State Senator Michele Brooks said in response to my letter: “When I was a member of the

House of Representatives last year, the House adopted House Resolution 904 designating the week of June 16-23, 2014, as ‘Pollinator Week’ in Pennsylvania.”14 The resolution was adopted in an effort to promote beekeeping.15 Pollinator gardening programs are abundant in the state of Pennsylvania and gardening is ranked as the seventh most popular hobby in America.16 The question then is how can we increase participation in pollinator programs? I believe there are four things we can do better.

Although pollinator programs are abundant, very few people know about them. When asked if he was aware of Penn State Extension’s Pollinator Garden Certification Program, John Lechner, Mercer County Commissioner and avid gardener, replied that he was unaware that the program existed.17 Dave Stearns, a hobby beekeeper and a member of the Northwest Beekeepers Association, wrote that he was unsure whether his club promotes pollinator gardening.18 Promoting current pollinator programs more effectively would provide more people with access and information and increase participation.

When most people encounter a stinging insect they usually try to kill it. Educating people about the intelligence, beauty and importance of the honey bee is essential. Beehives could be placed in public parks and at 4-H fairgrounds with demonstrations and honey tasting offered to the public. If people could see how docile honey bees can be, I believe they would develop a new appreciation for them.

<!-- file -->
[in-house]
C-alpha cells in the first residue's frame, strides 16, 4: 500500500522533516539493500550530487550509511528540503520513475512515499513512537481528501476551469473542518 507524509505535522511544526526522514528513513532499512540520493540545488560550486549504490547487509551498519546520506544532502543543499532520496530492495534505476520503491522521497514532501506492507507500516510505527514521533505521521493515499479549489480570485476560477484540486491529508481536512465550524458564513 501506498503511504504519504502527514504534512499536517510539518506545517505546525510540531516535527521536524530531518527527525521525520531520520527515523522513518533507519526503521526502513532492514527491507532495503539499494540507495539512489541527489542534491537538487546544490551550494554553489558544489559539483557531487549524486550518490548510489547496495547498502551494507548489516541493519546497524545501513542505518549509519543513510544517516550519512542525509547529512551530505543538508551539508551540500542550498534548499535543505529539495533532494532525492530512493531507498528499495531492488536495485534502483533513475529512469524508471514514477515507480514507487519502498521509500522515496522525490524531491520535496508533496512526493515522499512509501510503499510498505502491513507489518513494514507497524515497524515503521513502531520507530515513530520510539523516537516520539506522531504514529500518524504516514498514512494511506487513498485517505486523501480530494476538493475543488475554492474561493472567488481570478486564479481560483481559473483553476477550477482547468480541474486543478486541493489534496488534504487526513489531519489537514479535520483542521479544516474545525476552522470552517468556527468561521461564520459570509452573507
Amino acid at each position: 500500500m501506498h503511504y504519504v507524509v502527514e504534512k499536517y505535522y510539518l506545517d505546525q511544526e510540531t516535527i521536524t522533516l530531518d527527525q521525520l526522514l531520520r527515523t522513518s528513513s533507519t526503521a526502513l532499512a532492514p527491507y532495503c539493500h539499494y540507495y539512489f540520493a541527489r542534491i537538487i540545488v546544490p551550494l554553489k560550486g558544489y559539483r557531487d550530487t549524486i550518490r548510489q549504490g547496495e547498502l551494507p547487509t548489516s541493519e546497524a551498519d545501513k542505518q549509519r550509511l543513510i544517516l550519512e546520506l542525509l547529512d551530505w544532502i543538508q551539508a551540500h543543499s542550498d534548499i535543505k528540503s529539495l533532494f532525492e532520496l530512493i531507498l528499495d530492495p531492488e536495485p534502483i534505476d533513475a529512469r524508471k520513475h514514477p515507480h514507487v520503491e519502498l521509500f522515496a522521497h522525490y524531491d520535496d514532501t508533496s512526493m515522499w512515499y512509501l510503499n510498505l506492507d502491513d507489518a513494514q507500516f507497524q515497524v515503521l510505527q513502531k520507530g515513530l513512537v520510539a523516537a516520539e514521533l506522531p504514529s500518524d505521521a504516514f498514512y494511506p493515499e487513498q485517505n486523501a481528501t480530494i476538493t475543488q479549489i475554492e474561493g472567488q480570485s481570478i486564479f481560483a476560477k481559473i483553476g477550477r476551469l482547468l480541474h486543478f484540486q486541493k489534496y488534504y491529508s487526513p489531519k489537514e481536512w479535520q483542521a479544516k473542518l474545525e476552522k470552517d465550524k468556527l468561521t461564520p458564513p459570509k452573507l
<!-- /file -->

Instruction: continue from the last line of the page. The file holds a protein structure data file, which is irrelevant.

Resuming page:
Many people are unaware that there is even a pollinator crisis. How can the word be spread? Those who know need to make an effort to inform those who do not know. There are approximately 30 beekeeping clubs in Pennsylvania.19 If every club offered classes or meetings on the pollinator crisis and encouraged non-beekeepers to attend, I believe it would greatly increase people’s knowledge of the pollinator problem.

Finally, I believe people may be intimidated by the work and expense required to maintain a certified pollinator garden. It’s true, gardens take time to maintain. However, there are many little things homeowners can do that don’t require much time at all. For example, leaving dandelions and clover growing in yards would benefit the pollinators and actually save homeowners time and money.

Planting milkweed along a property line or in a flower bed also requires little time or expense. There are many people in the state of Pennsylvania who know the importance of planting pollinator-friendly gardens. There are many more people who would enthusiastically embrace the idea of helping the honey bee if only they knew about the problem.

What better way to spread to the word to Pennsylvanians about the need to support pollinators than by changing our state nickname to the “Bee-Friendly State”. The new nickname could then be added to the state license plate along with a website address. Not only would the website provide pollinator information to Pennsylvanians but would also spread the news across the nation.